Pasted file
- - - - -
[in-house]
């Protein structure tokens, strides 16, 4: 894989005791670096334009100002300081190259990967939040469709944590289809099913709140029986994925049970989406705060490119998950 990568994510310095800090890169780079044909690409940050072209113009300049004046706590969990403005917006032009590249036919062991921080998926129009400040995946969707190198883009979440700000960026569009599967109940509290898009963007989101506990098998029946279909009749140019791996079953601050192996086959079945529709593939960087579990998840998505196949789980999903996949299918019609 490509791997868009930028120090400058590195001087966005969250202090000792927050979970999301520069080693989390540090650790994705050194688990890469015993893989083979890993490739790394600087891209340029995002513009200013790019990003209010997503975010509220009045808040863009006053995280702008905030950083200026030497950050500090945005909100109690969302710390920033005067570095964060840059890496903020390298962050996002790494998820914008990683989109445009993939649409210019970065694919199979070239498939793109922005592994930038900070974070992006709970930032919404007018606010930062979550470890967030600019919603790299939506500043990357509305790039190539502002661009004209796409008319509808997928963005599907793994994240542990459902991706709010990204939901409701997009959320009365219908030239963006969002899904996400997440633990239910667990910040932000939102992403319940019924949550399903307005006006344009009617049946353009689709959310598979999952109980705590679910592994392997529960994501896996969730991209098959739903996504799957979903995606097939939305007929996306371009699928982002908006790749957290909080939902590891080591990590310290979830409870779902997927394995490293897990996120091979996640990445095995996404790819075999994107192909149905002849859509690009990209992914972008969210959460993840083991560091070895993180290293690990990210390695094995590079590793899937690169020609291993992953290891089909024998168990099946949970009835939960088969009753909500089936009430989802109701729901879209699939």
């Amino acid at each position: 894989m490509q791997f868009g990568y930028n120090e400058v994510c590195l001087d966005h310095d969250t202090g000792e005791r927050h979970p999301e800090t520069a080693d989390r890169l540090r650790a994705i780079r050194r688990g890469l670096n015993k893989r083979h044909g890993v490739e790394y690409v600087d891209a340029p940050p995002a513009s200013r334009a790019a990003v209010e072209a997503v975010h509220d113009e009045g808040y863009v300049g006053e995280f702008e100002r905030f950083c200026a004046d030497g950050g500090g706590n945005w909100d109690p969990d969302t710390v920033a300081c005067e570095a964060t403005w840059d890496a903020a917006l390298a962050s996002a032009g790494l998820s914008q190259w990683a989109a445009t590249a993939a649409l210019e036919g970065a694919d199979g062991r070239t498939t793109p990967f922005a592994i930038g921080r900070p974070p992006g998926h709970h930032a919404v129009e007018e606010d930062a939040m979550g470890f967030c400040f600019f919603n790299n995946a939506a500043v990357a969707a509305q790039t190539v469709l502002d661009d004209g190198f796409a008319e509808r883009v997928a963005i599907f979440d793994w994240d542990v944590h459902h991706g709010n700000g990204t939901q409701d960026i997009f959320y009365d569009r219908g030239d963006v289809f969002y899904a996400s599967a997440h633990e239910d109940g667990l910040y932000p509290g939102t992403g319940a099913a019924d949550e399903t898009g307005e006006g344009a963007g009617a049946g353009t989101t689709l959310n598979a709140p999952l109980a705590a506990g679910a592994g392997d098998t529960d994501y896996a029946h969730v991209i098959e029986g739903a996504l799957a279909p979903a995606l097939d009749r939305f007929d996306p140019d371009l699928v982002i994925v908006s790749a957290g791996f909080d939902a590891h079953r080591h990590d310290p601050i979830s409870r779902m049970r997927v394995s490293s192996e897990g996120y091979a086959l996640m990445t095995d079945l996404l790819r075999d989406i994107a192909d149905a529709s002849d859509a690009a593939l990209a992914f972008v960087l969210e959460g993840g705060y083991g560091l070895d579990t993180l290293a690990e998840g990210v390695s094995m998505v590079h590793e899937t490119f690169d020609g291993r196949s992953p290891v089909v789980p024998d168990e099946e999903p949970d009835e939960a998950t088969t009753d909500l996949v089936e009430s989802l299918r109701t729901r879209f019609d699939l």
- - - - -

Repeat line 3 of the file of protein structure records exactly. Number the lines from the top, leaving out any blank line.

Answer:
């Amino acid at each position: 894989m490509q791997f868009g990568y930028n120090e400058v994510c590195l001087d966005h310095d969250t202090g000792e005791r927050h979970p999301e800090t520069a080693d989390r890169l540090r650790a994705i780079r050194r688990g890469l670096n015993k893989r083979h044909g890993v490739e790394y690409v600087d891209a340029p940050p995002a513009s200013r334009a790019a990003v209010e072209a997503v975010h509220d113009e009045g808040y863009v300049g006053e995280f702008e100002r905030f950083c200026a004046d030497g950050g500090g706590n945005w909100d109690p969990d969302t710390v920033a300081c005067e570095a964060t403005w840059d890496a903020a917006l390298a962050s996002a032009g790494l998820s914008q190259w990683a989109a445009t590249a993939a649409l210019e036919g970065a694919d199979g062991r070239t498939t793109p990967f922005a592994i930038g921080r900070p974070p992006g998926h709970h930032a919404v129009e007018e606010d930062a939040m979550g470890f967030c400040f600019f919603n790299n995946a939506a500043v990357a969707a509305q790039t190539v469709l502002d661009d004209g190198f796409a008319e509808r883009v997928a963005i599907f979440d793994w994240d542990v944590h459902h991706g709010n700000g990204t939901q409701d960026i997009f959320y009365d569009r219908g030239d963006v289809f969002y899904a996400s599967a997440h633990e239910d109940g667990l910040y932000p509290g939102t992403g319940a099913a019924d949550e399903t898009g307005e006006g344009a963007g009617a049946g353009t989101t689709l959310n598979a709140p999952l109980a705590a506990g679910a592994g392997d098998t529960d994501y896996a029946h969730v991209i098959e029986g739903a996504l799957a279909p979903a995606l097939d009749r939305f007929d996306p140019d371009l699928v982002i994925v908006s790749a957290g791996f909080d939902a590891h079953r080591h990590d310290p601050i979830s409870r779902m049970r997927v394995s490293s192996e897990g996120y091979a086959l996640m990445t095995d079945l996404l790819r075999d989406i994107a192909d149905a529709s002849d859509a690009a593939l990209a992914f972008v960087l969210e959460g993840g705060y083991g560091l070895d579990t993180l290293a690990e998840g990210v390695s094995m998505v590079h590793e899937t490119f690169d020609g291993r196949s992953p290891v089909v789980p024998d168990e099946e999903p949970d009835e939960a998950t088969t009753d909500l996949v089936e009430s989802l299918r109701t729901r879209f019609d699939l």